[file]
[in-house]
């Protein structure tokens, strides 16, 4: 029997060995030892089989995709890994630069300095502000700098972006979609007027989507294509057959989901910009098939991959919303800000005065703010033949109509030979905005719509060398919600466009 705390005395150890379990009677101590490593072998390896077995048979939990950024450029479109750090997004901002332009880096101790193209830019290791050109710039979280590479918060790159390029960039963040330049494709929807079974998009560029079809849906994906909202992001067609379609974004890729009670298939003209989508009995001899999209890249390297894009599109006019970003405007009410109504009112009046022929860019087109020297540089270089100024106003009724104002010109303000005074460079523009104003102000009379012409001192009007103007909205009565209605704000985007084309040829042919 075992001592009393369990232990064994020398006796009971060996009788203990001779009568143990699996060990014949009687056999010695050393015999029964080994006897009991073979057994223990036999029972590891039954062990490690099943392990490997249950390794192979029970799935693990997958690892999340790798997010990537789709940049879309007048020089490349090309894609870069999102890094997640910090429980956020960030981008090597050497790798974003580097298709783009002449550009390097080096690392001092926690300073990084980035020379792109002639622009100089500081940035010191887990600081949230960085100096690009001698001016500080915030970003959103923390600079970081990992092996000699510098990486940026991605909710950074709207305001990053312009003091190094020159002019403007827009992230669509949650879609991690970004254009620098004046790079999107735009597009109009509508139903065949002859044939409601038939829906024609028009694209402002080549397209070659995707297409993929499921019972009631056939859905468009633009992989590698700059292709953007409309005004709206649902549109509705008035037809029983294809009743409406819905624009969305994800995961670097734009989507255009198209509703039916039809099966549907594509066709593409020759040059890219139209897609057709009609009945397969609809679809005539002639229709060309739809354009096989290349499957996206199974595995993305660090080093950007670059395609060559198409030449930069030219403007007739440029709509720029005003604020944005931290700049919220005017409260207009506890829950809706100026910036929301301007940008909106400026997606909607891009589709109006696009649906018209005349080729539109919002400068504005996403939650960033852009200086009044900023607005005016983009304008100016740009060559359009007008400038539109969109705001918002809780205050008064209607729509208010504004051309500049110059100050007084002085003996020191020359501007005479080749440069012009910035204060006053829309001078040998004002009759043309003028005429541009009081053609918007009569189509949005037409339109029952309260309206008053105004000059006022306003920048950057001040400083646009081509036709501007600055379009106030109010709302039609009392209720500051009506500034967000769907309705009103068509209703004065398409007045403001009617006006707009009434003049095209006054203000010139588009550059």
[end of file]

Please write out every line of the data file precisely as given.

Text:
[in-house]
């Protein structure tokens, strides 16, 4: 029997060995030892089989995709890994630069300095502000700098972006979609007027989507294509057959989901910009098939991959919303800000005065703010033949109509030979905005719509060398919600466009 705390005395150890379990009677101590490593072998390896077995048979939990950024450029479109750090997004901002332009880096101790193209830019290791050109710039979280590479918060790159390029960039963040330049494709929807079974998009560029079809849906994906909202992001067609379609974004890729009670298939003209989508009995001899999209890249390297894009599109006019970003405007009410109504009112009046022929860019087109020297540089270089100024106003009724104002010109303000005074460079523009104003102000009379012409001192009007103007909205009565209605704000985007084309040829042919 075992001592009393369990232990064994020398006796009971060996009788203990001779009568143990699996060990014949009687056999010695050393015999029964080994006897009991073979057994223990036999029972590891039954062990490690099943392990490997249950390794192979029970799935693990997958690892999340790798997010990537789709940049879309007048020089490349090309894609870069999102890094997640910090429980956020960030981008090597050497790798974003580097298709783009002449550009390097080096690392001092926690300073990084980035020379792109002639622009100089500081940035010191887990600081949230960085100096690009001698001016500080915030970003959103923390600079970081990992092996000699510098990486940026991605909710950074709207305001990053312009003091190094020159002019403007827009992230669509949650879609991690970004254009620098004046790079999107735009597009109009509508139903065949002859044939409601038939829906024609028009694209402002080549397209070659995707297409993929499921019972009631056939859905468009633009992989590698700059292709953007409309005004709206649902549109509705008035037809029983294809009743409406819905624009969305994800995961670097734009989507255009198209509703039916039809099966549907594509066709593409020759040059890219139209897609057709009609009945397969609809679809005539002639229709060309739809354009096989290349499957996206199974595995993305660090080093950007670059395609060559198409030449930069030219403007007739440029709509720029005003604020944005931290700049919220005017409260207009506890829950809706100026910036929301301007940008909106400026997606909607891009589709109006696009649906018209005349080729539109919002400068504005996403939650960033852009200086009044900023607005005016983009304008100016740009060559359009007008400038539109969109705001918002809780205050008064209607729509208010504004051309500049110059100050007084002085003996020191020359501007005479080749440069012009910035204060006053829309001078040998004002009759043309003028005429541009009081053609918007009569189509949005037409339109029952309260309206008053105004000059006022306003920048950057001040400083646009081509036709501007600055379009106030109010709302039609009392209720500051009506500034967000769907309705009103068509209703004065398409007045403001009617006006707009009434003049095209006054203000010139588009550059």